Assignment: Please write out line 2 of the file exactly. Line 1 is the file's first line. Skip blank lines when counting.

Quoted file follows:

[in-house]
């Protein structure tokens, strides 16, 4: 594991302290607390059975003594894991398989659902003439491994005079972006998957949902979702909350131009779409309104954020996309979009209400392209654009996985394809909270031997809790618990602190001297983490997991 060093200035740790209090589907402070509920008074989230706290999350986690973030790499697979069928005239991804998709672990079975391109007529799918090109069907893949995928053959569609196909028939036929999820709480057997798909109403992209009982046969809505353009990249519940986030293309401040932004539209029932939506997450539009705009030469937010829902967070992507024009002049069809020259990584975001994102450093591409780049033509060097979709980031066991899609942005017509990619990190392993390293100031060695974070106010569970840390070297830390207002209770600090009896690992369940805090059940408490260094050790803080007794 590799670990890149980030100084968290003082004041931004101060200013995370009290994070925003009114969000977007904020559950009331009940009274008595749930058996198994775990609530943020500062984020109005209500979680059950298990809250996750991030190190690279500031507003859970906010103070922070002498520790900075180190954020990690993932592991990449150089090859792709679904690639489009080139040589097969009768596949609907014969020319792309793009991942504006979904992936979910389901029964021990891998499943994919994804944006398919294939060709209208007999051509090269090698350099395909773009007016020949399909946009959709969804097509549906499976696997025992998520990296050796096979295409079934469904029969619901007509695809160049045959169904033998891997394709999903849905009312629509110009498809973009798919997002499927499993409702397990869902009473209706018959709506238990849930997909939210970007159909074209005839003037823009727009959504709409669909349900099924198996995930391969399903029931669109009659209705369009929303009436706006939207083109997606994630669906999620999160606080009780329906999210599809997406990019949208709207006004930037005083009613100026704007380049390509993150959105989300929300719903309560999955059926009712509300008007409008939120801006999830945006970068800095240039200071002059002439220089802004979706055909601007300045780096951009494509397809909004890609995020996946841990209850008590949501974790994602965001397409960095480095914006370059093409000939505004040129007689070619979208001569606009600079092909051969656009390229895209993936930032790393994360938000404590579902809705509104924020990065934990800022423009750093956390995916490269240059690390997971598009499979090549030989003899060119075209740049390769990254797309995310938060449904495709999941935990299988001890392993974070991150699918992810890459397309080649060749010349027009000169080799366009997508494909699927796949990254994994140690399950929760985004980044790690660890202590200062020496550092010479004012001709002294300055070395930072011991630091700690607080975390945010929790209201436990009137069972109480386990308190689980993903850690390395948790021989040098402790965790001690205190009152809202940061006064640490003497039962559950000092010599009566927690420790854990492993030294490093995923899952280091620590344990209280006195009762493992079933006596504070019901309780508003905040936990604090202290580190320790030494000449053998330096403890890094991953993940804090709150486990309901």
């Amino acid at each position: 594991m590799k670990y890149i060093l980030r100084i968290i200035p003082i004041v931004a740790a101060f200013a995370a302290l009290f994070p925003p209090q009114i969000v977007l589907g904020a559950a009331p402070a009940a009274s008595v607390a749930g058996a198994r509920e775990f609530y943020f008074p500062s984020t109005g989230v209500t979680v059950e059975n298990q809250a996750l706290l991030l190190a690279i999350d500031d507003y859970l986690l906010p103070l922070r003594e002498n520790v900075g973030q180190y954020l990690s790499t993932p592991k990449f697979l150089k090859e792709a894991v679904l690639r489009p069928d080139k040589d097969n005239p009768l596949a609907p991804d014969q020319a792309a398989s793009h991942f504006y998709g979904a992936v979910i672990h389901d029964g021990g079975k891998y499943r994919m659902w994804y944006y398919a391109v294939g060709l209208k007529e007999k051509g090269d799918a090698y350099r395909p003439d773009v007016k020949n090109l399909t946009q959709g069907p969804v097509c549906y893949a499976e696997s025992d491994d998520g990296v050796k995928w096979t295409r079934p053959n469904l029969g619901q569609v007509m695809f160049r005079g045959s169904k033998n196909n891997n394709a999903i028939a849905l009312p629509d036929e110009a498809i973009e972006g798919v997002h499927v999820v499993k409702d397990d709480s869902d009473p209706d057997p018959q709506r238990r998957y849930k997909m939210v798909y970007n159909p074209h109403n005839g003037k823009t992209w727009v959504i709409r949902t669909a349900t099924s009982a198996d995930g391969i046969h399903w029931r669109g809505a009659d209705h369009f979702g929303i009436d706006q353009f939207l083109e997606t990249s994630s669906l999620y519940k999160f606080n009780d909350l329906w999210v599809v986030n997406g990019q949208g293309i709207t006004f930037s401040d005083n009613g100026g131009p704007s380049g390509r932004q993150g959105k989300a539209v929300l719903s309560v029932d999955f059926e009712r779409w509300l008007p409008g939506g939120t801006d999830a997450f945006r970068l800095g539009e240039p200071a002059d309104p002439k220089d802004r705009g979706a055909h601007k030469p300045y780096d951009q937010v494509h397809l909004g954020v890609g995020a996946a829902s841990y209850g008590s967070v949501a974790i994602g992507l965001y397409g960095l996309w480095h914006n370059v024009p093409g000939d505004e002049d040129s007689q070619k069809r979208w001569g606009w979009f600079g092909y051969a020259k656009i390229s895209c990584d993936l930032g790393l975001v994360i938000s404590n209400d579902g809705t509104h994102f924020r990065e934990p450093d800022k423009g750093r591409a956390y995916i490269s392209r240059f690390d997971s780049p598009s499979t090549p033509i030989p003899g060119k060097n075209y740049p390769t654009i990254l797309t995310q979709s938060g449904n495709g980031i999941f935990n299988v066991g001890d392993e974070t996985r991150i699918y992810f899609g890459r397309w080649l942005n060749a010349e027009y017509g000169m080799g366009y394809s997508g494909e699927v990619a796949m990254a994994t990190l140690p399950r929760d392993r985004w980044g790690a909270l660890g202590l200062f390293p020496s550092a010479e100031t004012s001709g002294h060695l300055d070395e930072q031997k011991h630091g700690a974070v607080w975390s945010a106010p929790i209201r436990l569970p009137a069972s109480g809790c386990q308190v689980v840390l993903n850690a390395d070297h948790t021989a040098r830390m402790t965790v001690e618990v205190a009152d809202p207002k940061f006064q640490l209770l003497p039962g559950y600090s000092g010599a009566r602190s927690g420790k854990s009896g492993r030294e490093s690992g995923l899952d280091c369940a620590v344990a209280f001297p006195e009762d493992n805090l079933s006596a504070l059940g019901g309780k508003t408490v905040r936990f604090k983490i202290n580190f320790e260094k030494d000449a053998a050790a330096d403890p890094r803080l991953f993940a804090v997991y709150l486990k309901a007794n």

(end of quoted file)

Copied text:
């Protein structure tokens, strides 16, 4: 594991302290607390059975003594894991398989659902003439491994005079972006998957949902979702909350131009779409309104954020996309979009209400392209654009996985394809909270031997809790618990602190001297983490997991 060093200035740790209090589907402070509920008074989230706290999350986690973030790499697979069928005239991804998709672990079975391109007529799918090109069907893949995928053959569609196909028939036929999820709480057997798909109403992209009982046969809505353009990249519940986030293309401040932004539209029932939506997450539009705009030469937010829902967070992507024009002049069809020259990584975001994102450093591409780049033509060097979709980031066991899609942005017509990619990190392993390293100031060695974070106010569970840390070297830390207002209770600090009896690992369940805090059940408490260094050790803080007794 590799670990890149980030100084968290003082004041931004101060200013995370009290994070925003009114969000977007904020559950009331009940009274008595749930058996198994775990609530943020500062984020109005209500979680059950298990809250996750991030190190690279500031507003859970906010103070922070002498520790900075180190954020990690993932592991990449150089090859792709679904690639489009080139040589097969009768596949609907014969020319792309793009991942504006979904992936979910389901029964021990891998499943994919994804944006398919294939060709209208007999051509090269090698350099395909773009007016020949399909946009959709969804097509549906499976696997025992998520990296050796096979295409079934469904029969619901007509695809160049045959169904033998891997394709999903849905009312629509110009498809973009798919997002499927499993409702397990869902009473209706018959709506238990849930997909939210970007159909074209005839003037823009727009959504709409669909349900099924198996995930391969399903029931669109009659209705369009929303009436706006939207083109997606994630669906999620999160606080009780329906999210599809997406990019949208709207006004930037005083009613100026704007380049390509993150959105989300929300719903309560999955059926009712509300008007409008939120801006999830945006970068800095240039200071002059002439220089802004979706055909601007300045780096951009494509397809909004890609995020996946841990209850008590949501974790994602965001397409960095480095914006370059093409000939505004040129007689070619979208001569606009600079092909051969656009390229895209993936930032790393994360938000404590579902809705509104924020990065934990800022423009750093956390995916490269240059690390997971598009499979090549030989003899060119075209740049390769990254797309995310938060449904495709999941935990299988001890392993974070991150699918992810890459397309080649060749010349027009000169080799366009997508494909699927796949990254994994140690399950929760985004980044790690660890202590200062020496550092010479004012001709002294300055070395930072011991630091700690607080975390945010929790209201436990009137069972109480386990308190689980993903850690390395948790021989040098402790965790001690205190009152809202940061006064640490003497039962559950000092010599009566927690420790854990492993030294490093995923899952280091620590344990209280006195009762493992079933006596504070019901309780508003905040936990604090202290580190320790030494000449053998330096403890890094991953993940804090709150486990309901």